As the legislative session draws to a close, we celebrate water and climate bills that made it over the finish line, and are beginning new advocacy training sessions with our local chapters. There is still time to act on an Army Corps of Engineers plan to guide water south to Everglades National Park and Florida Bay. Sending water south is key to helping get water to the park and away from the northern estuaries!
 
Audubon Florida
Audubon Advocate | Your Policy Update
Glossy Ibis. Photo: Charles Dewey/Audubon Photography Awards.
Glossy Ibis. Photo: Charles Dewey/Audubon Photography Awards.
Important Water Bill Passes
Good news! A priority for Governor DeSantis and Floridians alike, SB 0712 strengthens Florida’s water policy by updating regulations that will reduce water pollution and benefit water quality and quantity. Developed with bi-partisan support and passing the House and Senate chambers this week with a unanimous vote, the Environmental Resource Management bill by Senator Mayfield (R-Vero) and Representative Payne (R-Palatka) is a first step towards reducing pollution from every major source: septic tanks, wastewater, stormwater, agriculture, and biosolids. This bill includes many sound common sense improvements, such as backup power for pumping stations for wastewater systems, and requiring utilities to have maintenance plans.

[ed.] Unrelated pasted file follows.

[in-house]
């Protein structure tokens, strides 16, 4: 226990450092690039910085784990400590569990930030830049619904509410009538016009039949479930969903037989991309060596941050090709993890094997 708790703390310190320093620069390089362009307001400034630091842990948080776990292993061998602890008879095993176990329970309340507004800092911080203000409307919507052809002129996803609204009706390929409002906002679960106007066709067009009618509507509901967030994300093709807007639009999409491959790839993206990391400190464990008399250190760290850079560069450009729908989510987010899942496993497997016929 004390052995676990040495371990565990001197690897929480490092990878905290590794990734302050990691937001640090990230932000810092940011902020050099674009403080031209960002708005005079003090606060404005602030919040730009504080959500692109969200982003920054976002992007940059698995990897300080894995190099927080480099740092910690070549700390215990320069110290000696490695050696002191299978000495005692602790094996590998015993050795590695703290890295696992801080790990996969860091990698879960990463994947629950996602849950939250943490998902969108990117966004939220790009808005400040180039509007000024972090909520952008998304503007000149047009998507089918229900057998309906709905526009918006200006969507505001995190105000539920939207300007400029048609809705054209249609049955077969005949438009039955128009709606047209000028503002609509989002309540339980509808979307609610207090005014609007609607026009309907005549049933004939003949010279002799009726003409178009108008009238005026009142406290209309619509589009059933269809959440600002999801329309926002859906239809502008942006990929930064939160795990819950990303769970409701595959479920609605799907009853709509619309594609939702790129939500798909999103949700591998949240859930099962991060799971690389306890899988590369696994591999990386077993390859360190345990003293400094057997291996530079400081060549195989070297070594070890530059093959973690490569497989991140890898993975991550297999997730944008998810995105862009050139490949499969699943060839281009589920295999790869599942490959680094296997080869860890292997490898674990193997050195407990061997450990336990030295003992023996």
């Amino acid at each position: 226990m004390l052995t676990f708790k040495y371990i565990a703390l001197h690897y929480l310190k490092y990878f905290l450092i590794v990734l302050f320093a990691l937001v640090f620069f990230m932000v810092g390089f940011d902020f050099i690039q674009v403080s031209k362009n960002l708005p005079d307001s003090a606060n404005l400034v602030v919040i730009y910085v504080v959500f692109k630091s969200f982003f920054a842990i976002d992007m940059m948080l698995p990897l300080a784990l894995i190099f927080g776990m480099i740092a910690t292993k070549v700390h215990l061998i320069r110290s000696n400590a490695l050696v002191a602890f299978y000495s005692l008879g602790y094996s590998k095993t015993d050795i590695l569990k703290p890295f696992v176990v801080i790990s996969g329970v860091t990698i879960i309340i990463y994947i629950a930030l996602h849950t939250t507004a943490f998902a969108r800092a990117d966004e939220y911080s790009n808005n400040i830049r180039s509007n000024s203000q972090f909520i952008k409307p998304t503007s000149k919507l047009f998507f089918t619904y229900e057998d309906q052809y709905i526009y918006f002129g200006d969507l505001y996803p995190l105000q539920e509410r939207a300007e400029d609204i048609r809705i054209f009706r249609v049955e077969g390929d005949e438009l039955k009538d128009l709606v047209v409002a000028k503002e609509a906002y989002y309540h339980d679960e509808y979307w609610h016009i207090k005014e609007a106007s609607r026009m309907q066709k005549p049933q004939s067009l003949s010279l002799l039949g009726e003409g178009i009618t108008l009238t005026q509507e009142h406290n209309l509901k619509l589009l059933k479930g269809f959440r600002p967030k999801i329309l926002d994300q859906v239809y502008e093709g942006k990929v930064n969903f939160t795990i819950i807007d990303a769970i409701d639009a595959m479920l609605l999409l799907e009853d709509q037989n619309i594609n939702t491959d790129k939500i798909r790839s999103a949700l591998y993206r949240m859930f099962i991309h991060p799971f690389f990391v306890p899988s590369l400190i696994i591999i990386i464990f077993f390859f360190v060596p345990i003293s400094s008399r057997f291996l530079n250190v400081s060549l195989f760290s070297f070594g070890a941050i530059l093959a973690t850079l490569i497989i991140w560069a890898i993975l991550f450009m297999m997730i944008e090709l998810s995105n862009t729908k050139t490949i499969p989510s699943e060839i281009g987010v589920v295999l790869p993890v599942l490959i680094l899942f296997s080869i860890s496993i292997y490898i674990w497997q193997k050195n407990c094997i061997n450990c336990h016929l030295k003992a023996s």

Also a priority for the Governor and a part of his bold agenda was raising the state's $10,000 fine for spilling raw sewage into waterways to hold local governments and utilities accountable for their actions. The Environmental Accountability bill, HB 1091, filed by Senator Joe Gruters (R-Sarasota) and Representative Randy Fine (R-Palm Bay) passed the House and Senate chambers yesterday and will be headed to the Governor for his signature. This bill increases penalties for wastewater spills by 100 percent and increases penalties by 50 percent for other environmental violations. The cost of violating environmental laws must be impactful to change bad practices.